Tag Archives: search box

Newspapers: Turn off your RSS feeds

This is a cross-post from Malcolm Coles’ personal website:

The latest subscriber figures (see table below) show that, apart from a couple of exceptions, it’s time for newspapers to turn off their RSS feeds – and hand over the server space, technical support and webpage real estate to their Twitter accounts.

The table below shows that only three of the nine national newspapers have an RSS feed with more than 10,000 subscribers in Google Reader. And most newspaper RSS feeds have readerships in the 00s, if that.

Daily Mail columnist Melanie Phillips has 11 subscribers to her RSS feed (maybe there’s hope for the UK population yet …).

Despite having virtually no users, the Mail churns out 160 RSS feeds and the Mirror 280. All so a couple of thousand people can look at them in total.

The other papers are just as bad. And while the Guardian has a couple of RSS readers with decent numbers (partly because Google recommends it in its news bundle), it has more feeds than there are people in the UK…

Top three RSS feeds at each newspaper
They didn’t all have three that showed up:

Table of UK newspapers' RSS feeds

Switch to Twitter instead
I suggest newspapers switch to Twitter instead. Twitter’s advantages over RSS include:

  • Wheat vs chaff – As a reader, you can see which stories other people are RTing and are therefore popular.
  • Context – There’s space in 140 characters for newspapers to give some background to stories as well as the headline (well, there is for those that don’t just stick the first few words of the standfirst after the headline).
  • Promotion – Followers can RT newspaper stories, promoting the paper – they can’t do this with elements of an RSS feed.
  • Tracking – Stories’ development can be tracked on Twitter – you can’t usually tell what’s changed in an RSS feed.
  • Conversation You can take part in a conversation on Twitter. People only talk to their RSS feed when they swear at it. The journalists behind the story can tweet, too.

Newspapers agree with me
As I say, despite poor subscriptions for many feeds, papers pump out RSS feeds as if there’s no tomorrow – the second column in the table below shows how many feeds (rounded) that each paper has.

But despite this, it’s clear some papers agree with me – and have already given up on RSS feeds and no longer actively promote them.

No visibility
The Mail, despite its 160-odd feeds, only mentions them in its footer.

The same is true of the Sun.

On the page but hardly visible
The FT’s RSS link does at least have a logo – but its buried at the bottom of the right-hand column on each page.

The Telegraph shows relevant RSS feeds on pages – but they’re buried in a different way: above a banner ad that no one will ever look at.

Even the Guardian, which lets you mash up your own RSS feeds (hence the 000,000s in the table), hides details of its feeds under an unusual term ‘webfeed’ in the far right of its header.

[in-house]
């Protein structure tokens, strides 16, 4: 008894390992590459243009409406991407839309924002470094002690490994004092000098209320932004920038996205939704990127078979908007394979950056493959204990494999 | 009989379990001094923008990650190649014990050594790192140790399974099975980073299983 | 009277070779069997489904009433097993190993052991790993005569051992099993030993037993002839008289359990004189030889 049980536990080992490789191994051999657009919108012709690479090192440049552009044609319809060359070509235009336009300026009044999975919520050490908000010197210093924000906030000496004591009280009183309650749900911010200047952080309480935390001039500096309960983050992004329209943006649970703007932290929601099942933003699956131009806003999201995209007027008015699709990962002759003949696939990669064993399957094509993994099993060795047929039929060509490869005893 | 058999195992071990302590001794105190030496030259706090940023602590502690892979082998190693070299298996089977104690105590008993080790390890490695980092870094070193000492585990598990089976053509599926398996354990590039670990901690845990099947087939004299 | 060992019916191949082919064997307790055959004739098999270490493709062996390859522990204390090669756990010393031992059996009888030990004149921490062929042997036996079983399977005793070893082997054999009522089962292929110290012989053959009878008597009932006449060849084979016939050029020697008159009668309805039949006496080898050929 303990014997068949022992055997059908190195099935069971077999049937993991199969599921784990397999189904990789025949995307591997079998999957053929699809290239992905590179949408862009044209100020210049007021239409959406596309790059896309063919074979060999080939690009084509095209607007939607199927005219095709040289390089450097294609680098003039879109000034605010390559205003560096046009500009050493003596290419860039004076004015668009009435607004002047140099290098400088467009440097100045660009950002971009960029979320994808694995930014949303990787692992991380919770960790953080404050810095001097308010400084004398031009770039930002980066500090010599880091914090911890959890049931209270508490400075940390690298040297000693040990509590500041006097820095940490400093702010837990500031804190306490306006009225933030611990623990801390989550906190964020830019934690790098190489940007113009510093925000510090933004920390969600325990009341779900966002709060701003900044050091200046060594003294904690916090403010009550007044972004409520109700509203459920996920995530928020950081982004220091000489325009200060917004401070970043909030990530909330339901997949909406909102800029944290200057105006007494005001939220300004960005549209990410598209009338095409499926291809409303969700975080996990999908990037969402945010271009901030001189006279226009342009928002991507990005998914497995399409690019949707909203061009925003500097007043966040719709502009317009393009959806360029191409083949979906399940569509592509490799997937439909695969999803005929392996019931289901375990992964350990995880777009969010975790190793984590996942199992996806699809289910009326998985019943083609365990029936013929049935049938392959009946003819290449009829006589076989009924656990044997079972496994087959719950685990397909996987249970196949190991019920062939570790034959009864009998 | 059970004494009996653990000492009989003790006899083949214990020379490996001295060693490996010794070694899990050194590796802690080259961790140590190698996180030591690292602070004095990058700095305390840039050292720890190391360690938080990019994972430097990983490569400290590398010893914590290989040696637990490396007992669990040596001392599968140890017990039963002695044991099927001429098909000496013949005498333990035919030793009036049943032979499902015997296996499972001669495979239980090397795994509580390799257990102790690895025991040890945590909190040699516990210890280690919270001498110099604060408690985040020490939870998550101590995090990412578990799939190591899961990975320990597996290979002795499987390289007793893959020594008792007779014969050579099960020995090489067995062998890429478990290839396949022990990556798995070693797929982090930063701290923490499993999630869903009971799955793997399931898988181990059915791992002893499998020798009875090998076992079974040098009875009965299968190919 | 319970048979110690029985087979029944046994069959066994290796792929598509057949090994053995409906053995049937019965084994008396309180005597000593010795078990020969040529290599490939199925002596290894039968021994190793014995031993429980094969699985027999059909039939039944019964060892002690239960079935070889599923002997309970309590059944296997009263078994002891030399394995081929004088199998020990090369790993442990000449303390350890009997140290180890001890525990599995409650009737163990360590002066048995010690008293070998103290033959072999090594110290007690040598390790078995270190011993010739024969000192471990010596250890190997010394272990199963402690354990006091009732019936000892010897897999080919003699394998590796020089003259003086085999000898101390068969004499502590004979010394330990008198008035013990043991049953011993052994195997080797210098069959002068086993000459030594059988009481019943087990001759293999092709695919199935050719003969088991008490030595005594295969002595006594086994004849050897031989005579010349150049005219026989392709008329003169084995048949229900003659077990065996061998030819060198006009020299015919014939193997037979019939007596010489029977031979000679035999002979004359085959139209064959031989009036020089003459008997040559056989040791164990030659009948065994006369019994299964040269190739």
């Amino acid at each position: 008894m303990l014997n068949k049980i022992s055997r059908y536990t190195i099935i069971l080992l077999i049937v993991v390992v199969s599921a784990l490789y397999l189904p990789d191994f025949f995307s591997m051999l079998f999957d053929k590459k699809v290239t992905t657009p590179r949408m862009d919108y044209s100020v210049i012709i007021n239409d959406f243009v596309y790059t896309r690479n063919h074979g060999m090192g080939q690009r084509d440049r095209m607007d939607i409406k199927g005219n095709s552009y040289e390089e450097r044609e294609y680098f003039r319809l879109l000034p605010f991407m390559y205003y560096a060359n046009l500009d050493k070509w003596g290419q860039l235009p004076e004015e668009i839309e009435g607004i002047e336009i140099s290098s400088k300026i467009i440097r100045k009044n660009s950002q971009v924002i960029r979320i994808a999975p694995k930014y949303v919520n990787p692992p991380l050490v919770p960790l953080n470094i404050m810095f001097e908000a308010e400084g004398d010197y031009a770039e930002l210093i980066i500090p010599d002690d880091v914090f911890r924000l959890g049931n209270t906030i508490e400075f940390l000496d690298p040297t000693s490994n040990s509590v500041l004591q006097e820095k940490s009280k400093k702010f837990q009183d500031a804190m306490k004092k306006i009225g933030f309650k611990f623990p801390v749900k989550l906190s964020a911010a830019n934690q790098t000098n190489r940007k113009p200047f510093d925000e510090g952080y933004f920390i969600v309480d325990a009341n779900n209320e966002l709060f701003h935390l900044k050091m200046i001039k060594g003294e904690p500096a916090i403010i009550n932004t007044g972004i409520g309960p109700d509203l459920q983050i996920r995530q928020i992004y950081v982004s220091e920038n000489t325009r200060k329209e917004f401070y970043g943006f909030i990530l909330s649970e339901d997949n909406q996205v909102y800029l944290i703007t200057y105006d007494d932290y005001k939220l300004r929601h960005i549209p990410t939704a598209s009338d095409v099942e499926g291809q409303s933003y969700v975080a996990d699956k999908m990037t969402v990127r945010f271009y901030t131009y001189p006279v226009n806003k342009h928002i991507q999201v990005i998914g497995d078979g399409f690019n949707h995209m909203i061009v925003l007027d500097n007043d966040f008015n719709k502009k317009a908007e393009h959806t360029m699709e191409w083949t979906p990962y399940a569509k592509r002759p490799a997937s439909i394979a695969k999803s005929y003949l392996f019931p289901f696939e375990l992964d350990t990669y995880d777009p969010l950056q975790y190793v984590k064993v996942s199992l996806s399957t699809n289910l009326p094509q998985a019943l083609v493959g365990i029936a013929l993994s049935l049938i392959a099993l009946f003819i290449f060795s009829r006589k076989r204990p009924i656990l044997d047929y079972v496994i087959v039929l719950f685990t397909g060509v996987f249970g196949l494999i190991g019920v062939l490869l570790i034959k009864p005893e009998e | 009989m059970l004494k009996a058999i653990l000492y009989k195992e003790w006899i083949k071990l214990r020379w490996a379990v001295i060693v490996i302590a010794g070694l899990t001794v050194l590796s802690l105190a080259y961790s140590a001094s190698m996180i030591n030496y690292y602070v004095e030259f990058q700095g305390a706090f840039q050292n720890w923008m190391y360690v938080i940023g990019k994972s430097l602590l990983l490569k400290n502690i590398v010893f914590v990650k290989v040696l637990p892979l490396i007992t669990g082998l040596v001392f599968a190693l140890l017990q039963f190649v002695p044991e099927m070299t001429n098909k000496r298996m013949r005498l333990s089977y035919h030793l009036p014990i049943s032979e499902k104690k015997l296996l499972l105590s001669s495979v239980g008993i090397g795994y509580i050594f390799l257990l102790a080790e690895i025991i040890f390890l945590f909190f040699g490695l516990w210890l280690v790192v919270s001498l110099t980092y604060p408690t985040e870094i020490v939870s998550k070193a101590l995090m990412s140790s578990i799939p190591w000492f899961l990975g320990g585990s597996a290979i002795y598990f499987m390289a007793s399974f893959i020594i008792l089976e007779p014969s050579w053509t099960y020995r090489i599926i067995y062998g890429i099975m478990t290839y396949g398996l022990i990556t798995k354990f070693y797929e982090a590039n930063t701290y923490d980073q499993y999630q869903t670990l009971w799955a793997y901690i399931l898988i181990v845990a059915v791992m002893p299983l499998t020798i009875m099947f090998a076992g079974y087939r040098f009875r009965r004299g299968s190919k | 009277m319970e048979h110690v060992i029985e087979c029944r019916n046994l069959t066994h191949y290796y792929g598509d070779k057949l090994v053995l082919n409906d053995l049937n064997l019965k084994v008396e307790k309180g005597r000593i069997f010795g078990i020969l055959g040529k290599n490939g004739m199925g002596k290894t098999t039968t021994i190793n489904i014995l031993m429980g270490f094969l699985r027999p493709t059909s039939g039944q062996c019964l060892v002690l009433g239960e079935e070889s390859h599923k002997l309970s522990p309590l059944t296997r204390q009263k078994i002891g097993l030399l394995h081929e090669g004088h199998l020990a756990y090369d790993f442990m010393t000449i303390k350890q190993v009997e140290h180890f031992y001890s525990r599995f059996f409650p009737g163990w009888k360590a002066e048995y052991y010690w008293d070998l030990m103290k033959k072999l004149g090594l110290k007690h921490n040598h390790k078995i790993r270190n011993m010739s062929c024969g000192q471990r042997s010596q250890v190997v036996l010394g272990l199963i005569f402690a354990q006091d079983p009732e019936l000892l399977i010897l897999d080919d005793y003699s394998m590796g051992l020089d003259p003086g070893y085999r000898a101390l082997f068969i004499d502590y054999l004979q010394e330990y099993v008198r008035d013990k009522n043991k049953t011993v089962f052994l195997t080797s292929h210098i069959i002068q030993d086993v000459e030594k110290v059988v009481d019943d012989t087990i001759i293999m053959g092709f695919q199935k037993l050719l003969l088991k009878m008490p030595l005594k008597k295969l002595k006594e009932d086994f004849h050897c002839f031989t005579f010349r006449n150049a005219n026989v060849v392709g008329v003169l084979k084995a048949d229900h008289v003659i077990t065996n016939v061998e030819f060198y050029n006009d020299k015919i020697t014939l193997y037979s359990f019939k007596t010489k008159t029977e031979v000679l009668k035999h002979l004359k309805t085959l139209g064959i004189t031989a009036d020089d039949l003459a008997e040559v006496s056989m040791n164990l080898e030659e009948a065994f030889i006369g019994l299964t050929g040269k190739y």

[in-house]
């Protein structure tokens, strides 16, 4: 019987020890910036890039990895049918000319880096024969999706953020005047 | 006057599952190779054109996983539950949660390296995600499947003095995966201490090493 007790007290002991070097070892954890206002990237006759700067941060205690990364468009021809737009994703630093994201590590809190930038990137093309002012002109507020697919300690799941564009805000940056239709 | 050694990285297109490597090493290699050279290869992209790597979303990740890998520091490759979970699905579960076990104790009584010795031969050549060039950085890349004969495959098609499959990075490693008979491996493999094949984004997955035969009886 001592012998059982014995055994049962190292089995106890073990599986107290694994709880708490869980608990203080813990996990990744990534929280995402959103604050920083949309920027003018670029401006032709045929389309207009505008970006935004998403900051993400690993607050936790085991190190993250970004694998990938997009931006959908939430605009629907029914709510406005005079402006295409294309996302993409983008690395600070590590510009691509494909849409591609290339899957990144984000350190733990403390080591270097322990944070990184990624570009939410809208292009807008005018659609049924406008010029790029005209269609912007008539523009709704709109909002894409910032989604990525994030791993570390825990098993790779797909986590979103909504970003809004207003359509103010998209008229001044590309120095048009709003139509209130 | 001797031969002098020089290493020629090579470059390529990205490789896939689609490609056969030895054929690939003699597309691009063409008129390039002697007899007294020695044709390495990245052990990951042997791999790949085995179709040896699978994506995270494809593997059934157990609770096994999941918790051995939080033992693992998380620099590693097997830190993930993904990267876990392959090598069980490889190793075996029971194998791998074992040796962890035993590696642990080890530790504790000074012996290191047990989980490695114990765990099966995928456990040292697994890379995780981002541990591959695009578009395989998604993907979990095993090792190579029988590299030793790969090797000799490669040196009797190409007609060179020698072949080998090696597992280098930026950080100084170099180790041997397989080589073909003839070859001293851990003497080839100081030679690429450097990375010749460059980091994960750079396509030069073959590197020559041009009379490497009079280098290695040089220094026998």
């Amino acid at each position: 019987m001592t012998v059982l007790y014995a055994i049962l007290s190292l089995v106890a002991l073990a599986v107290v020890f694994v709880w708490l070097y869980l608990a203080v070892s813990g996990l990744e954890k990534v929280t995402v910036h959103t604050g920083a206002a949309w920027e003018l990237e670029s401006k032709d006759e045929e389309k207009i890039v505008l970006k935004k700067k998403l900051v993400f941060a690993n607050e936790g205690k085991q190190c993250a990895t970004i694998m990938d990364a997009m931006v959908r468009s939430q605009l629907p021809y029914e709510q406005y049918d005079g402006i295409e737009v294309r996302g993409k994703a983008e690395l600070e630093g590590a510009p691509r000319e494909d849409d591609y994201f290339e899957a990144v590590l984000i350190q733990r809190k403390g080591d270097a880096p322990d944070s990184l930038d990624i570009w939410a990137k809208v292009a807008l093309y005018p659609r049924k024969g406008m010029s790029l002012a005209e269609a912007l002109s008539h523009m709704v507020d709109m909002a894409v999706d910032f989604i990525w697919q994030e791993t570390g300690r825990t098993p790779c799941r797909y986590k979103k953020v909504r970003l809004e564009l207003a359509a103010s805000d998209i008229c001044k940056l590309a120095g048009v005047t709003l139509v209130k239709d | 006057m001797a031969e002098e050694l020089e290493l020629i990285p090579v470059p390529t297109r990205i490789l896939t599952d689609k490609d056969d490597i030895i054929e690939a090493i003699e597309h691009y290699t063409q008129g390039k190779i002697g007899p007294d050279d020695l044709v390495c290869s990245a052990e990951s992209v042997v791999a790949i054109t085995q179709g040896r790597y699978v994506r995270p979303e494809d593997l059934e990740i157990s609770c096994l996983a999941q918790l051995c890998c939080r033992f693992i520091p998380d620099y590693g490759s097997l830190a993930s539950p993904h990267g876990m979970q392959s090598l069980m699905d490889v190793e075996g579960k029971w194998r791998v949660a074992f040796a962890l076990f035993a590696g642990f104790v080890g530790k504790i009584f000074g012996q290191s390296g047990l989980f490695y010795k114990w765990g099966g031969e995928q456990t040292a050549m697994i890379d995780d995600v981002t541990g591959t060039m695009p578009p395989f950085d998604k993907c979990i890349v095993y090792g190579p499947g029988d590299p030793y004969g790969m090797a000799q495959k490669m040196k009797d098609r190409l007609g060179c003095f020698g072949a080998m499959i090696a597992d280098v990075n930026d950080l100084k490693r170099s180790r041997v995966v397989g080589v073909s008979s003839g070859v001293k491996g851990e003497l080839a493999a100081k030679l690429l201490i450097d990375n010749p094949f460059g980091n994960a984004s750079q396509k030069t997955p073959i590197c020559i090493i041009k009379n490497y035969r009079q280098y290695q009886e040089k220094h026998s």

The Times still has an RSS link in its main header menu on its news page. On other pages it’s at the bottom. And it mentions Twitter on its pages much more than RSS.

Visible – but not doing them any good
The Independent is alone in listing RSS feeds on its main category pages – although that doesn’t seem to get it many subscribers.

The Mirror has an RSS link next to its search box, although it took me ages to find it. Does this count as visible – it’s not exactly intuitive…

And the Express has a link and a logo prominently in its header. But as the Express doesn’t update its website often (or at all on Sunday), I guess that’s why no one subscribes. And some of its RSS feeds appear to be garbage – check out its theatre one…

Caveats about the data
After you’ve started writing something about newspapers, you’ll eventually discover that Martin Belam has already written about it. Having just noticed his Top 75 British newspaper RSS feeds as I was researching Google Reader’s market share, I figured I’d just repeat his caveats about his own data as they apply to mine too:

  • Subscribers don’t necessarily ever read anything.
  • Numbers quoted by Google vary wildly.
  • Newspapers have problem with the same feed on different URLs. To quote Martin: “If the papers themselves can’t work out how to set one canonical URL for their content, why should I?”
  • Google Reader search is not great. There may be missing feeds.

#DataJourn part 2: Q&A with ‘data juggler’ Tony Hirst

As explained in part one of today’s #datajourn conversation, Tony Hirst is the ‘data juggler’ (as titled by Guardian tech editor Charles Arthur) behind some of the most interesting uses of the Guardian’s Open Platform (unless swear words are your thing – in which case check out Tom Hume’s work)

Journalism.co.uk sent OU academic, mashup artist and Isle of Wight resident, Tony Hirst, some questions over. Here are his very comprehensive answers.

What’s your primary interest in – and motivation for – playing with the Guardian’s Open Platform?
TH: Open Platform is a combination of two things – the Guardian API, and the Guardian Data store. My interest in the API is twofold: first, at the technical level, does it play nicely with ‘mashup tools’ such as yahoo pipes, Google spreadsheet’s =importXML formula, and so on; secondly, what sort of content does it expose that might support a ‘news and learning’ mashup site where we can automatically pull in related open educational resources around a news story to help people learn more about the issues involved with that story?